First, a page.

Estimating abortion rates from contraceptive failure rates via risk compensation: a mathematical model

Quirino Sugon Jr.,1,2 Daniel J. McNamara,1,2 Romeo Intengan3
1 2

Department of Physics, Ateneo de Manila University, Loyola Heights, Quezon City, Philippines

Manila Observatory, Ateneo de Manila University Campus, Loyola Heights, Quezon City, Philippines
3

Loyola School of Theology, Ateneo de Manila University, Loyola Heights, Quezon City, Philippines Date Submitted: 19 March 2012, Feast of St. Joseph, Husband of Mary Date Published: 26 March 2012, Feast of the Annunciation

ABSTRACT

1

Introduction

In this paper, we propose a set of hypotheses for deriving the abortion rate as a function of the intercourse interval in weeks, the number of weeks since the start of first intercourse, the number weeks of pregnancy, the number of weeks of breastfeeding, and the contraceptive failure rate. We also propose risk compensation as feedback: the intercourse interval is proportional to the mth power of the contraceptive failure rate. We show that for different values of m, the abortion rate may become smaller, bigger, or remain the same compared to the case when no contraceptives are used. Thus, one way to settle the RH Bill debate is to determine the correct value of m derived from accurate data on the reproductive health parameters of a large sample of the female population. If this data is not available, it is better not to take risk in approving the bill, because there is a possibility of increasing our national abortion rate through the promotion of contraceptives. Instead, it may be better to use alternative methods to manage our population and reduce our abortion rate to zero by promoting chastity before marriage, late marriages, and breastfeeding—and accepting each child conceived as a gift and not as a burden.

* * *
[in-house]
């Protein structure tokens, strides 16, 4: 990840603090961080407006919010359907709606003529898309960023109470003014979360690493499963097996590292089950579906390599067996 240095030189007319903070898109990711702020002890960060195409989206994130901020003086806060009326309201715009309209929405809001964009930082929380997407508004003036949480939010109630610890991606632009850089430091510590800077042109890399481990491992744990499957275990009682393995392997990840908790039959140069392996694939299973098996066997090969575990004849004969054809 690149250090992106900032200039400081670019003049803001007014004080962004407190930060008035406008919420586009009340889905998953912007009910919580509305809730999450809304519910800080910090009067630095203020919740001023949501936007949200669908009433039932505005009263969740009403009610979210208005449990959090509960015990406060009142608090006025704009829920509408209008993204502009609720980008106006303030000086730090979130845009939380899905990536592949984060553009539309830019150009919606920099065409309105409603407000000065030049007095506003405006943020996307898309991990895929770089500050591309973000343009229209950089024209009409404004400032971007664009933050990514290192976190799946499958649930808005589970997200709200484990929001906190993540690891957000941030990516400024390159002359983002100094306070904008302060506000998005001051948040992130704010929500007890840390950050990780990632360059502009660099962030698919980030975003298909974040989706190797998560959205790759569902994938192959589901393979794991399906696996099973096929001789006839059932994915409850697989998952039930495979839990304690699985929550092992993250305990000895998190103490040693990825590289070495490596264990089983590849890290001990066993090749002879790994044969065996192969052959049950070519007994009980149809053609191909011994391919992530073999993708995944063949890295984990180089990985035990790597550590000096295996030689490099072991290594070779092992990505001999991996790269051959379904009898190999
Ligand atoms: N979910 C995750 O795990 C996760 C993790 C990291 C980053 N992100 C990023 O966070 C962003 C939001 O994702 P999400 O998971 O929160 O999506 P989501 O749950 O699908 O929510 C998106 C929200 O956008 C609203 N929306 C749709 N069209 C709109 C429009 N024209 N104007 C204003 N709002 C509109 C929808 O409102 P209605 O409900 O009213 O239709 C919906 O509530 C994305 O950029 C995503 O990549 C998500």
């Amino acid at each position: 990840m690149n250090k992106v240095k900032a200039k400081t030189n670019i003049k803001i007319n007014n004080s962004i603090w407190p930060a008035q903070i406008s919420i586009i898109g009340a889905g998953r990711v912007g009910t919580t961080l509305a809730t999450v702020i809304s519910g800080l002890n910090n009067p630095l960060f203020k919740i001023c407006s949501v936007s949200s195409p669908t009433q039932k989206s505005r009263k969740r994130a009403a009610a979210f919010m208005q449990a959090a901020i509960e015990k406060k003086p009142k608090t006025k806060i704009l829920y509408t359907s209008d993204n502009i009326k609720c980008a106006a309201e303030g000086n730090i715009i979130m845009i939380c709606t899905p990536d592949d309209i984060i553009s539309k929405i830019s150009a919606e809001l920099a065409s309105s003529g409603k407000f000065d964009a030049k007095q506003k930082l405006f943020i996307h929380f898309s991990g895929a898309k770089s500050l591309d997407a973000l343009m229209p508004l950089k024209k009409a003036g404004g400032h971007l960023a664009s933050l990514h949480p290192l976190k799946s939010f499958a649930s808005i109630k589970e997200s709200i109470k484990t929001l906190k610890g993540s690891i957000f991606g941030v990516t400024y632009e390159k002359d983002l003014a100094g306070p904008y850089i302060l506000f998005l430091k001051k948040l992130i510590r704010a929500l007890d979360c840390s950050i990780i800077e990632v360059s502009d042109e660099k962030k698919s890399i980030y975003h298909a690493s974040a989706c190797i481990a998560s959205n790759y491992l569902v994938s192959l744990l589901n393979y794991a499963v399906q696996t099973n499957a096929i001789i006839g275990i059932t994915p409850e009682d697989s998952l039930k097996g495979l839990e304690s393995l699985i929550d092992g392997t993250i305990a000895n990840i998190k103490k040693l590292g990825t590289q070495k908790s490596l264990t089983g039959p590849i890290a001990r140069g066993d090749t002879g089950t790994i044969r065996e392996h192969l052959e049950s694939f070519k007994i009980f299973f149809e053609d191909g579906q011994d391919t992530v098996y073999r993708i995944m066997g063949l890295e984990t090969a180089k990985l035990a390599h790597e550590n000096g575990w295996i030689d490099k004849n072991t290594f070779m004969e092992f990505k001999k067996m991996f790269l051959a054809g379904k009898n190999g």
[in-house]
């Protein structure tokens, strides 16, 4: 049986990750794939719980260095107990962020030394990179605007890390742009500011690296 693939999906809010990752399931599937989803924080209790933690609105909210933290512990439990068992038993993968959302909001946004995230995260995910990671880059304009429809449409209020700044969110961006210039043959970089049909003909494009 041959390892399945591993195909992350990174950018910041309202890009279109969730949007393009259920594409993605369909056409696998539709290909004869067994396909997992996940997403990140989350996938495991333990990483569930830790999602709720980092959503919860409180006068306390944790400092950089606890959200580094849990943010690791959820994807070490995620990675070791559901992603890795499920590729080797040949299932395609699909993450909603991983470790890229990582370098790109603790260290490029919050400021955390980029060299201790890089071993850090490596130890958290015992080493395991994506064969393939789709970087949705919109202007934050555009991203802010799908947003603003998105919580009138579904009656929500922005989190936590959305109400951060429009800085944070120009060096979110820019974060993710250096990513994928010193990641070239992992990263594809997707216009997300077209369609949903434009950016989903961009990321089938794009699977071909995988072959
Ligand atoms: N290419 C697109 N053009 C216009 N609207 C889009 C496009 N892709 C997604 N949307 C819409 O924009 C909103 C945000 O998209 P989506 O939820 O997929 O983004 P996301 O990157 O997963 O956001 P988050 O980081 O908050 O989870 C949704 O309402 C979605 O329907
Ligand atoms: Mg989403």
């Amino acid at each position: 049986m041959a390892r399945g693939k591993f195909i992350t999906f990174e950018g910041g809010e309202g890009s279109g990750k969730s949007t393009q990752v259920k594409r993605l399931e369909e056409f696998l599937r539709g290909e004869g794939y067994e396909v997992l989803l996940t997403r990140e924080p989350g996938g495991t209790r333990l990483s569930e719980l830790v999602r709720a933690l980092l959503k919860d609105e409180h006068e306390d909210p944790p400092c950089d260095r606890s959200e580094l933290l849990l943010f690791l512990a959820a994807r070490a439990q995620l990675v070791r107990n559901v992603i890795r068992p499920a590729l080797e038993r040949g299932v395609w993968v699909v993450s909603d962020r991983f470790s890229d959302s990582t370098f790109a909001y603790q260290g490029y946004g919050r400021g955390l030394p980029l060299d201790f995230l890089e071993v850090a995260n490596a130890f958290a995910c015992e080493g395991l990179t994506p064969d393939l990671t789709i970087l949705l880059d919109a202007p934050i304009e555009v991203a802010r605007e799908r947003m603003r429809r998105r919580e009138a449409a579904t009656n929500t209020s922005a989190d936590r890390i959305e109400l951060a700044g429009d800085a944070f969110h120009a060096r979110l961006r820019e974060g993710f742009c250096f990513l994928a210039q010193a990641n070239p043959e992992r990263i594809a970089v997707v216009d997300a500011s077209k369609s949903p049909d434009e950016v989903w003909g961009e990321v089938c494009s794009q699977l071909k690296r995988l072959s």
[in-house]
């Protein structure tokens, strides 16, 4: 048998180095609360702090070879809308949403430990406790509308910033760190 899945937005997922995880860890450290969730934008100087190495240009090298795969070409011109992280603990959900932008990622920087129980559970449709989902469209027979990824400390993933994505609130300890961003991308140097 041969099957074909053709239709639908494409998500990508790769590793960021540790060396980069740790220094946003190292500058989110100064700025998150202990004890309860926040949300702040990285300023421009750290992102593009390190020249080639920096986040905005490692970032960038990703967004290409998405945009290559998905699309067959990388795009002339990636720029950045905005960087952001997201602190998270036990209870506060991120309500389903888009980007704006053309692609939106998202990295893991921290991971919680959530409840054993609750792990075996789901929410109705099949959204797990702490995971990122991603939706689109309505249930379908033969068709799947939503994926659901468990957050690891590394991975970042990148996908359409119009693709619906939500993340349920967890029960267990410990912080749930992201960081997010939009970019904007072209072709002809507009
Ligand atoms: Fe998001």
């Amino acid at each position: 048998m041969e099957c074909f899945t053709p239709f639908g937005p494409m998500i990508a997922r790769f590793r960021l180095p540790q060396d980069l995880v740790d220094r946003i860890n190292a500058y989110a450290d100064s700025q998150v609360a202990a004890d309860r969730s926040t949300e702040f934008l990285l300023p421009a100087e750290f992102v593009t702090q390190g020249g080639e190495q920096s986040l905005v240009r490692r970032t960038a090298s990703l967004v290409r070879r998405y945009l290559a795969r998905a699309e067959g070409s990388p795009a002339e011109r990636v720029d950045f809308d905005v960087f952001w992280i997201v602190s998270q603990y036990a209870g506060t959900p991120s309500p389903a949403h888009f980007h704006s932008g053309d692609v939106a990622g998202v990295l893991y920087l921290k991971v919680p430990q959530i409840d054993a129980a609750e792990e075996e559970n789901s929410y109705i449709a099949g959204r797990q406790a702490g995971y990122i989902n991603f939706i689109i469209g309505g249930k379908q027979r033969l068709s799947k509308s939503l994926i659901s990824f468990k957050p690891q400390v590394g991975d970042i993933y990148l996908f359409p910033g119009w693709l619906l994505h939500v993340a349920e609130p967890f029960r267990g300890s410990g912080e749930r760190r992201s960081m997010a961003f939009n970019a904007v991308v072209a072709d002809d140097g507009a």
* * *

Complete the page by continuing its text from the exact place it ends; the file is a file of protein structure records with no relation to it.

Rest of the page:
The Reproductive Health Bill is currently being proposed in the Philippine Congress as House Bill 4244[1] and in the Philippine Senate as Senate Bill 2378[2]. The pro-RH Bill groups claim that making condoms more accessible and affordable will lessen the number of abortions, which may be as high as 85% according to a Guttmacher Report[3], a figure which was quoted by Cong. Lagman[4]. On the other hand, Anti-RH Bill groups claim that the abortions will in fact increase—a view shared by the the Catholic Bishops Conference of the Philippines, saying that many scientific analysts themselves wonder why prevalent contraceptive use sometimes raises the abortion rate[5]. Unfortunately, high quality data on contraception—and especially on induced abortion—are difficult to obtain[6, 7], so that the results are only valid to the sampled group. Also, the interpretation of data is dependent on the theoretical framework used. For example, the observed simultaneous rise of contraceptive prevalence and abortion rate in some countries at certain decades can be interpreted in two ways. One interpretation is that more contraceptives results to more abortions, so the government should not promote contraception. Another interpretation is that the contraception prevalence rate has not yet 1